Most of my experience prior to here has been with the executive branch of the Federal Government. My last Government position before this was “Deputy Chief Financial Officer" for the Department of Veterans Affairs.
I am a Certified Public Accountant. I am a Certified Government Financial Manager, and I have experience both on the industry side as well as the government side of financial management.
I also worked at the Health Care Financing Administration for about 7 years as the Deputy Director for program operations of the Medicare and Medicaid programs.
Mr. WALSH. Well, compared to the health care budget in the country, this should be a snap.
Mr. DERVILLE. Yes, sir.
Mr. EAGEN. Mr. Chairman, if I could, I would like to also introduce Tim Campen, who is the new director of House Information Resources and is seated behind us.
Mr. WALSH. The practice for these hearings is that the CAO will present the overall budget statement which has already been supplied to the members. Jay, in turn, will ask for House officers and others present to present their budgets when you get to that point. Please proceed, and we will ask questions as they arise.
MR. EAGEN'S OPENING STATEMENT Mr. EAGEN. Thank you, Mr. Chairman.
. It is a pleasure to be appearing before the subcommittee for the first time to testify on the budget for the House of Representatives.
I was appointed to the position, as you noted, on August 1st, 1997. With nearly 6 months on the job, I can say this has been both an educational and a rewarding experience in many ways.
As established at the beginning of the 104th Congress, the CAO is the chief budget officer of the U.S. House of Representatives and is responsible for the presentation of the budget before your subcommittee. We sent to the Office of Management and Budget all materials which appear in the President's annual budget.
Later in this hearing I will further outline the fiscal year 1999 budget request for the offices of the Chief Administrative Officer, and I stand ready to assist the subcommittee in any way as you work to compile the fiscal year 1999 legislative branch appropriations bill.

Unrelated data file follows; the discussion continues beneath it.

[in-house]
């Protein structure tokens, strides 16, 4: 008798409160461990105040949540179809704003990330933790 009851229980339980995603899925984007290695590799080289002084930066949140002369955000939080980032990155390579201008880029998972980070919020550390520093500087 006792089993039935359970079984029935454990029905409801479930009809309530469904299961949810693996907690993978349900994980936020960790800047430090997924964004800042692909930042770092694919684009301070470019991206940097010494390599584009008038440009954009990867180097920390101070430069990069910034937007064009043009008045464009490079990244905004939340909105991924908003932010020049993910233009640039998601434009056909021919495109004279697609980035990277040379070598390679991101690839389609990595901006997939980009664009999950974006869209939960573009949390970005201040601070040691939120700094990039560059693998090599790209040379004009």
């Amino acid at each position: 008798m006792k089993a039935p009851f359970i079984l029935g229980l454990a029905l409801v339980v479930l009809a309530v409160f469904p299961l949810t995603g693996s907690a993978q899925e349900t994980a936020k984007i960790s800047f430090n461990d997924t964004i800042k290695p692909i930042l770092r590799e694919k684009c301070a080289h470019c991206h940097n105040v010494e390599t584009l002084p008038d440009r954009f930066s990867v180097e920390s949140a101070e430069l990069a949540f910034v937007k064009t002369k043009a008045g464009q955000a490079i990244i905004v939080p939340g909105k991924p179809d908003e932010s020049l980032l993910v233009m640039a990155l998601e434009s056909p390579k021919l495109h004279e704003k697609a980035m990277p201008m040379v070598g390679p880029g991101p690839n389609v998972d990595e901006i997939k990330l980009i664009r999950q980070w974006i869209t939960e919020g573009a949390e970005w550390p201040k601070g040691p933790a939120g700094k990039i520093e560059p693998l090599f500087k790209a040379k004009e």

I recognize that you need to have complete and accurate information. We hopefully have anticipated and gathered much of that information for you already.
We look forward to working with the subcommittee on the final budget of the House of Representatives before the turn of the century.
The fiscal year 1999 estimates submitted earlier to the Office of Management and Budget are reflected in the budget to be transmitted to Congress by the President and are detailed in your Subcommittee Print.
This statement and the Subcommittee Print may be used jointly to obtain a complete picture of the budget. At the beginning of each
budget item herein, you will find a reference to a related page on the Subcommittee Print where further detail is provided.
FISCAL YEAR 1999 ESTIMATES The fiscal year 1999 request for the House of Representatives totals $765,587,600. This amount is based on statutory entitlements, full funding of authorizations, actual spending history and consultation with administrative officers. This request includes a fulltime equivalent reduction of 22 as compared with FTE's funded in fiscal 1998.
This testimony follows the same format of the appropriations bill. I will go through each individual line item in the bill and mention the current request. I invite any questions you may have, and if I am unable to respond today I will certainly provide the answer for the record in an expeditious manner.
I submit for the record a chart which itemizes the actual fiscal year 1997 expenses, appropriated funds for fiscal year 1998 and requested funds for fiscal year 1999.
I also submit for the record the balance of pages 1 through 3A. [The information follows:
** Capitol Police Board information will be presented by the Capitol Police. Detail information is, therefore, not contained in this testimony.
'Gratuity requested for beneficiary of the late Representative Walter H. Capps.